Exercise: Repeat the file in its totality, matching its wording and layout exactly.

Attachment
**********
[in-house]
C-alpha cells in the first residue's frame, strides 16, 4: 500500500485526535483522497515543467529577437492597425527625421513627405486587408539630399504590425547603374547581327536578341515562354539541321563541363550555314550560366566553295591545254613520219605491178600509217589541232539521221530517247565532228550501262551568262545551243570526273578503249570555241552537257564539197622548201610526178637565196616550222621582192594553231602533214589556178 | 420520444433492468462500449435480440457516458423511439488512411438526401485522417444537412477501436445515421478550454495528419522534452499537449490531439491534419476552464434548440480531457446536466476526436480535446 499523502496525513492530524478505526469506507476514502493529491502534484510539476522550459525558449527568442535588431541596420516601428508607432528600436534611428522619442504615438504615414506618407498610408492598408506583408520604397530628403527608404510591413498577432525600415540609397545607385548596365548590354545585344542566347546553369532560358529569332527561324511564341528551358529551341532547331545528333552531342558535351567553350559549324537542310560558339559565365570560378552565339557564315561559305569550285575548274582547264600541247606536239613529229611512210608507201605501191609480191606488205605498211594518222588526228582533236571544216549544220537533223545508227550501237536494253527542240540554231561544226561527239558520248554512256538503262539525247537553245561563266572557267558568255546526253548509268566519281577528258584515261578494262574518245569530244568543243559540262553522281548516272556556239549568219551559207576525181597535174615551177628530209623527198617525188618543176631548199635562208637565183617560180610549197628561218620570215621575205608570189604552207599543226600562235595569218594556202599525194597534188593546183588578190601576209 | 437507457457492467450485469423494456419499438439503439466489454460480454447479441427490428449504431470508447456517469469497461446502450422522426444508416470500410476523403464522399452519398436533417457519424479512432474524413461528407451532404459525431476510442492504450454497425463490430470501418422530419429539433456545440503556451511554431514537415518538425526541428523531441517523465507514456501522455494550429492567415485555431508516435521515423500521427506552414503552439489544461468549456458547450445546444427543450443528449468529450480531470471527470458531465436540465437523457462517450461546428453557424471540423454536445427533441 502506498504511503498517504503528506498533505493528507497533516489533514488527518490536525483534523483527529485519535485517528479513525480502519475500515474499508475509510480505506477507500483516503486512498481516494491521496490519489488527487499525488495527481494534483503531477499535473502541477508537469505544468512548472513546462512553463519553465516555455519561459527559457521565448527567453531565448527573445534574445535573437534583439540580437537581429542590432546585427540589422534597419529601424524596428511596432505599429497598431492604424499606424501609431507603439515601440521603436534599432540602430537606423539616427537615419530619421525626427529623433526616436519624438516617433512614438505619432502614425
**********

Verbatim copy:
[in-house]
C-alpha cells in the first residue's frame, strides 16, 4: 500500500485526535483522497515543467529577437492597425527625421513627405486587408539630399504590425547603374547581327536578341515562354539541321563541363550555314550560366566553295591545254613520219605491178600509217589541232539521221530517247565532228550501262551568262545551243570526273578503249570555241552537257564539197622548201610526178637565196616550222621582192594553231602533214589556178 | 420520444433492468462500449435480440457516458423511439488512411438526401485522417444537412477501436445515421478550454495528419522534452499537449490531439491534419476552464434548440480531457446536466476526436480535446 499523502496525513492530524478505526469506507476514502493529491502534484510539476522550459525558449527568442535588431541596420516601428508607432528600436534611428522619442504615438504615414506618407498610408492598408506583408520604397530628403527608404510591413498577432525600415540609397545607385548596365548590354545585344542566347546553369532560358529569332527561324511564341528551358529551341532547331545528333552531342558535351567553350559549324537542310560558339559565365570560378552565339557564315561559305569550285575548274582547264600541247606536239613529229611512210608507201605501191609480191606488205605498211594518222588526228582533236571544216549544220537533223545508227550501237536494253527542240540554231561544226561527239558520248554512256538503262539525247537553245561563266572557267558568255546526253548509268566519281577528258584515261578494262574518245569530244568543243559540262553522281548516272556556239549568219551559207576525181597535174615551177628530209623527198617525188618543176631548199635562208637565183617560180610549197628561218620570215621575205608570189604552207599543226600562235595569218594556202599525194597534188593546183588578190601576209 | 437507457457492467450485469423494456419499438439503439466489454460480454447479441427490428449504431470508447456517469469497461446502450422522426444508416470500410476523403464522399452519398436533417457519424479512432474524413461528407451532404459525431476510442492504450454497425463490430470501418422530419429539433456545440503556451511554431514537415518538425526541428523531441517523465507514456501522455494550429492567415485555431508516435521515423500521427506552414503552439489544461468549456458547450445546444427543450443528449468529450480531470471527470458531465436540465437523457462517450461546428453557424471540423454536445427533441 502506498504511503498517504503528506498533505493528507497533516489533514488527518490536525483534523483527529485519535485517528479513525480502519475500515474499508475509510480505506477507500483516503486512498481516494491521496490519489488527487499525488495527481494534483503531477499535473502541477508537469505544468512548472513546462512553463519553465516555455519561459527559457521565448527567453531565448527573445534574445535573437534583439540580437537581429542590432546585427540589422534597419529601424524596428511596432505599429497598431492604424499606424501609431507603439515601440521603436534599432540602430537606423539616427537615419530619421525626427529623433526616436519624438516617433512614438505619432502614425